The people in the town tooks turns getting one thing at a time from the machine (aside from the food machine). How on earth does that supply all needs? For example, the couple who got the house, in what way does having a pre-fab house take away the need for money? Where were they going to put it? How were they going to heat/cool it? Etc.

    I’m not saying that that part of the story was totally wrong, only that it was oversimplified in my opinion.

    As for welfare states, that doesn’t really apply here. These are people who had good paying jobs and chose to leave them because they figured they could do just as well getting everything from the machines. As I’ve already said, you can’t possibly get everything you need from those machines. It was only consumer goods and basic food that could be gotten, and there’s a whole lot more that you need to survive.

    My question wasn’t about peoples’ willingness to live off the machines, merely the feasability. Which is also why I questioned where the raw materials were coming from. I let it slide because it was integral to the set up, but in reality things simply wouldn’t work like that.

  25. I think that that was the point of the story. When scarcity is eliminated, our economy and society is completely transformed. The problem wasn’t on the demand end, it was on the supply end. Sure, there was still demand for services that the nanotech couldn’t provide, but the suppliers were no longer accepting money when their wealth ceased to be limited by the amount of money they could acquire. The individuals working for the producers felt that they could make it on their own, because they no longer had to work to acquire material wealth. Perhaps a more realistic alternative would be where money ceased representing goods and services, and instead came to represent services only. Perhaps the transition would have been less violent and abrubt than that represented in the story, but it would still be the same forces at work, and a similar conflict.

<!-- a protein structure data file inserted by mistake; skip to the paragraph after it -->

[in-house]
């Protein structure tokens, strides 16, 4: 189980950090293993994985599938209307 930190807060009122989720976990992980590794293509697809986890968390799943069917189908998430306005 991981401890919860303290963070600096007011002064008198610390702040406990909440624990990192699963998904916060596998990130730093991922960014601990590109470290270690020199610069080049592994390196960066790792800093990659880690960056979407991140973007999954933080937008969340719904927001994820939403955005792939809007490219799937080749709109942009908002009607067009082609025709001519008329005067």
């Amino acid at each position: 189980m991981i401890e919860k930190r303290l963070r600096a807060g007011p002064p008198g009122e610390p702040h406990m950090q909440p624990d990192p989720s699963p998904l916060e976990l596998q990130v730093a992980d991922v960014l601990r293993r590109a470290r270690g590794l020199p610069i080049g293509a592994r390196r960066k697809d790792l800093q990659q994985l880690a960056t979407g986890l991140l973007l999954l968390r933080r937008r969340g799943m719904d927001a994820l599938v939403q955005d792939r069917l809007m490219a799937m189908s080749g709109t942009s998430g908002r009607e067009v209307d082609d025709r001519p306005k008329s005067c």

What about this: are we, as a society, moving in this direction? Towards a system in which human beings no longer have to work? Technoligical advances shifted our economies from agriculture to industry in the first half of the 20th century, and from industry to services in the last half of the 20th century. When services are replaced, what will happen then? This is a side of the singularity that I think is much more of an immediate issue than that of uploading consciousnesses and swapping bodies, IMO (though I think that those make good stories too!). We’re probably going to see our service economy replaced by technology before we start having wars with AI or digitalize the human soul.

  26. Spork says:

    Farmers will save the world, huh?

    Same old boring shit, just a different podcast.

  27. Gordon says:

    Loved the story – gripping, good character, and so refreshing to see some Singularity tech treated as neither saviour nor devil.

    Regarding Steve’s comment about other people getting the tech first. It is scary. Two groups that really worry me: government – likely to have access to the really expensive stuff, but too bureaucratic and ethical (or something) to fully use it, and criminals – motivated the wrong way. We are in for interesting times!

    Finally, regarding Esape Pod’s charter. You’re doing great, charter be damned. Do you really need a charter anymore?

  28. normalabnormal says: